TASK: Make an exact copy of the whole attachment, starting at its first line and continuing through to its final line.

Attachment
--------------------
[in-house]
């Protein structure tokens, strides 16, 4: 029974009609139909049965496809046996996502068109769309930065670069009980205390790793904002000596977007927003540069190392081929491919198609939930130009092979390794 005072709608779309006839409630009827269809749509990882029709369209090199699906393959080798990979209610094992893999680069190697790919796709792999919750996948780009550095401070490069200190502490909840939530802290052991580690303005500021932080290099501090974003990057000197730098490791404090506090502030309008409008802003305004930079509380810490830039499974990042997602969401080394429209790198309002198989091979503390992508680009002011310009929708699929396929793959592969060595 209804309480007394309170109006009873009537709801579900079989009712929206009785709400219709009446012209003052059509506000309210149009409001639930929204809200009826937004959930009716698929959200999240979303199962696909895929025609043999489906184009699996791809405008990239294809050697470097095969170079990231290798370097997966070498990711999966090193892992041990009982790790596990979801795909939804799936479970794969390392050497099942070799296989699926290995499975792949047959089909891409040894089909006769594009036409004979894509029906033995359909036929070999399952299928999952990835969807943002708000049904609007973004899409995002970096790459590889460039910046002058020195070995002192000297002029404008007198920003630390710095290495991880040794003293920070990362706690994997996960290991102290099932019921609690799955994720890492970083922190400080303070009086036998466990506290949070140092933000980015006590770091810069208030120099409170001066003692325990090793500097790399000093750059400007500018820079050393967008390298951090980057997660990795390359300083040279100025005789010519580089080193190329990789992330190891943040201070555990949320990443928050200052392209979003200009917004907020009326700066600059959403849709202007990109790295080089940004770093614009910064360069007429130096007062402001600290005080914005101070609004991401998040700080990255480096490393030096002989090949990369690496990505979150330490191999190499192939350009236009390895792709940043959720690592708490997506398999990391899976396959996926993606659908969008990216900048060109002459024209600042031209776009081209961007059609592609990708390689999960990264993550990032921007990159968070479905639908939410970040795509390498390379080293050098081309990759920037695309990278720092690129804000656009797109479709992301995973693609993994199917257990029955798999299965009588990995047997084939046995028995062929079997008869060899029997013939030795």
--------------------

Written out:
[in-house]
């Protein structure tokens, strides 16, 4: 029974009609139909049965496809046996996502068109769309930065670069009980205390790793904002000596977007927003540069190392081929491919198609939930130009092979390794 005072709608779309006839409630009827269809749509990882029709369209090199699906393959080798990979209610094992893999680069190697790919796709792999919750996948780009550095401070490069200190502490909840939530802290052991580690303005500021932080290099501090974003990057000197730098490791404090506090502030309008409008802003305004930079509380810490830039499974990042997602969401080394429209790198309002198989091979503390992508680009002011310009929708699929396929793959592969060595 209804309480007394309170109006009873009537709801579900079989009712929206009785709400219709009446012209003052059509506000309210149009409001639930929204809200009826937004959930009716698929959200999240979303199962696909895929025609043999489906184009699996791809405008990239294809050697470097095969170079990231290798370097997966070498990711999966090193892992041990009982790790596990979801795909939804799936479970794969390392050497099942070799296989699926290995499975792949047959089909891409040894089909006769594009036409004979894509029906033995359909036929070999399952299928999952990835969807943002708000049904609007973004899409995002970096790459590889460039910046002058020195070995002192000297002029404008007198920003630390710095290495991880040794003293920070990362706690994997996960290991102290099932019921609690799955994720890492970083922190400080303070009086036998466990506290949070140092933000980015006590770091810069208030120099409170001066003692325990090793500097790399000093750059400007500018820079050393967008390298951090980057997660990795390359300083040279100025005789010519580089080193190329990789992330190891943040201070555990949320990443928050200052392209979003200009917004907020009326700066600059959403849709202007990109790295080089940004770093614009910064360069007429130096007062402001600290005080914005101070609004991401998040700080990255480096490393030096002989090949990369690496990505979150330490191999190499192939350009236009390895792709940043959720690592708490997506398999990391899976396959996926993606659908969008990216900048060109002459024209600042031209776009081209961007059609592609990708390689999960990264993550990032921007990159968070479905639908939410970040795509390498390379080293050098081309990759920037695309990278720092690129804000656009797109479709992301995973693609993994199917257990029955798999299965009588990995047997084939046995028995062929079997008869060899029997013939030795």